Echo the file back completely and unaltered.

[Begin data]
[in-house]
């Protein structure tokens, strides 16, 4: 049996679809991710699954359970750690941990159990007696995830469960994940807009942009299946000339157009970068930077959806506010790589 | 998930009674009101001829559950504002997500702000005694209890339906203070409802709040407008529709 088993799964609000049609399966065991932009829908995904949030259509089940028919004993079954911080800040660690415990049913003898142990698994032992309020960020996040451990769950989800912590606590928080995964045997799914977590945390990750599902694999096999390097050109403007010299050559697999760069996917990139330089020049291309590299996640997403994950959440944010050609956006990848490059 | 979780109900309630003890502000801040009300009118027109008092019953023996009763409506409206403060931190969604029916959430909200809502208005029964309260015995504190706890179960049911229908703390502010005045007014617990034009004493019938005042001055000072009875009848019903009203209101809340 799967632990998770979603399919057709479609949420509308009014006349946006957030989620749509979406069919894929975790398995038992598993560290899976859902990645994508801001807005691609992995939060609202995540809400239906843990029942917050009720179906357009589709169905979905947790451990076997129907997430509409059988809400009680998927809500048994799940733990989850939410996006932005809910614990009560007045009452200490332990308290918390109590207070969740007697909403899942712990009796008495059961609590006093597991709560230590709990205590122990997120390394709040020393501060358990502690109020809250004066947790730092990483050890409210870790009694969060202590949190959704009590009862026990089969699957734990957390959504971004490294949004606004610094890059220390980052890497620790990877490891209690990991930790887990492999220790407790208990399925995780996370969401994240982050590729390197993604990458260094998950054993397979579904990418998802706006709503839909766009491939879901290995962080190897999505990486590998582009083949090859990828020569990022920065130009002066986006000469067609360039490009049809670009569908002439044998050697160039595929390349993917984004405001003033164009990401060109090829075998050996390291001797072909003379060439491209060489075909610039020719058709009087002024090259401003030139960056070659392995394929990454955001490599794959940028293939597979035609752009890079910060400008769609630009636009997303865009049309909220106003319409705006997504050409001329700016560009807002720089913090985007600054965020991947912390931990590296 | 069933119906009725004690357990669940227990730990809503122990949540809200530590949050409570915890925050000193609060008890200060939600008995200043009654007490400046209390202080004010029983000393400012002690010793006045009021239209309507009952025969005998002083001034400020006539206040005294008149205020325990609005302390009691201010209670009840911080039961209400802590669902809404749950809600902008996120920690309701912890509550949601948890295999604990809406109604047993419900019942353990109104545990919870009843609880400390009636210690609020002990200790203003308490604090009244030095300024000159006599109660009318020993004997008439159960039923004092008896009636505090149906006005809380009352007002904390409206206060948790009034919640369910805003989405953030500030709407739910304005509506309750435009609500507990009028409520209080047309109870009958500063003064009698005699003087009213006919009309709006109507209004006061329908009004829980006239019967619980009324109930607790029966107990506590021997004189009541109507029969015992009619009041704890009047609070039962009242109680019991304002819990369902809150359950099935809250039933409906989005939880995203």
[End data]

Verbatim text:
[in-house]
């Protein structure tokens, strides 16, 4: 049996679809991710699954359970750690941990159990007696995830469960994940807009942009299946000339157009970068930077959806506010790589 | 998930009674009101001829559950504002997500702000005694209890339906203070409802709040407008529709 088993799964609000049609399966065991932009829908995904949030259509089940028919004993079954911080800040660690415990049913003898142990698994032992309020960020996040451990769950989800912590606590928080995964045997799914977590945390990750599902694999096999390097050109403007010299050559697999760069996917990139330089020049291309590299996640997403994950959440944010050609956006990848490059 | 979780109900309630003890502000801040009300009118027109008092019953023996009763409506409206403060931190969604029916959430909200809502208005029964309260015995504190706890179960049911229908703390502010005045007014617990034009004493019938005042001055000072009875009848019903009203209101809340 799967632990998770979603399919057709479609949420509308009014006349946006957030989620749509979406069919894929975790398995038992598993560290899976859902990645994508801001807005691609992995939060609202995540809400239906843990029942917050009720179906357009589709169905979905947790451990076997129907997430509409059988809400009680998927809500048994799940733990989850939410996006932005809910614990009560007045009452200490332990308290918390109590207070969740007697909403899942712990009796008495059961609590006093597991709560230590709990205590122990997120390394709040020393501060358990502690109020809250004066947790730092990483050890409210870790009694969060202590949190959704009590009862026990089969699957734990957390959504971004490294949004606004610094890059220390980052890497620790990877490891209690990991930790887990492999220790407790208990399925995780996370969401994240982050590729390197993604990458260094998950054993397979579904990418998802706006709503839909766009491939879901290995962080190897999505990486590998582009083949090859990828020569990022920065130009002066986006000469067609360039490009049809670009569908002439044998050697160039595929390349993917984004405001003033164009990401060109090829075998050996390291001797072909003379060439491209060489075909610039020719058709009087002024090259401003030139960056070659392995394929990454955001490599794959940028293939597979035609752009890079910060400008769609630009636009997303865009049309909220106003319409705006997504050409001329700016560009807002720089913090985007600054965020991947912390931990590296 | 069933119906009725004690357990669940227990730990809503122990949540809200530590949050409570915890925050000193609060008890200060939600008995200043009654007490400046209390202080004010029983000393400012002690010793006045009021239209309507009952025969005998002083001034400020006539206040005294008149205020325990609005302390009691201010209670009840911080039961209400802590669902809404749950809600902008996120920690309701912890509550949601948890295999604990809406109604047993419900019942353990109104545990919870009843609880400390009636210690609020002990200790203003308490604090009244030095300024000159006599109660009318020993004997008439159960039923004092008896009636505090149906006005809380009352007002904390409206206060948790009034919640369910805003989405953030500030709407739910304005509506309750435009609500507990009028409520209080047309109870009958500063003064009698005699003087009213006919009309709006109507209004006061329908009004829980006239019967619980009324109930607790029966107990506590021997004189009541109507029969015992009619009041704890009047609070039962009242109680019991304002819990369902809150359950099935809250039933409906989005939880995203």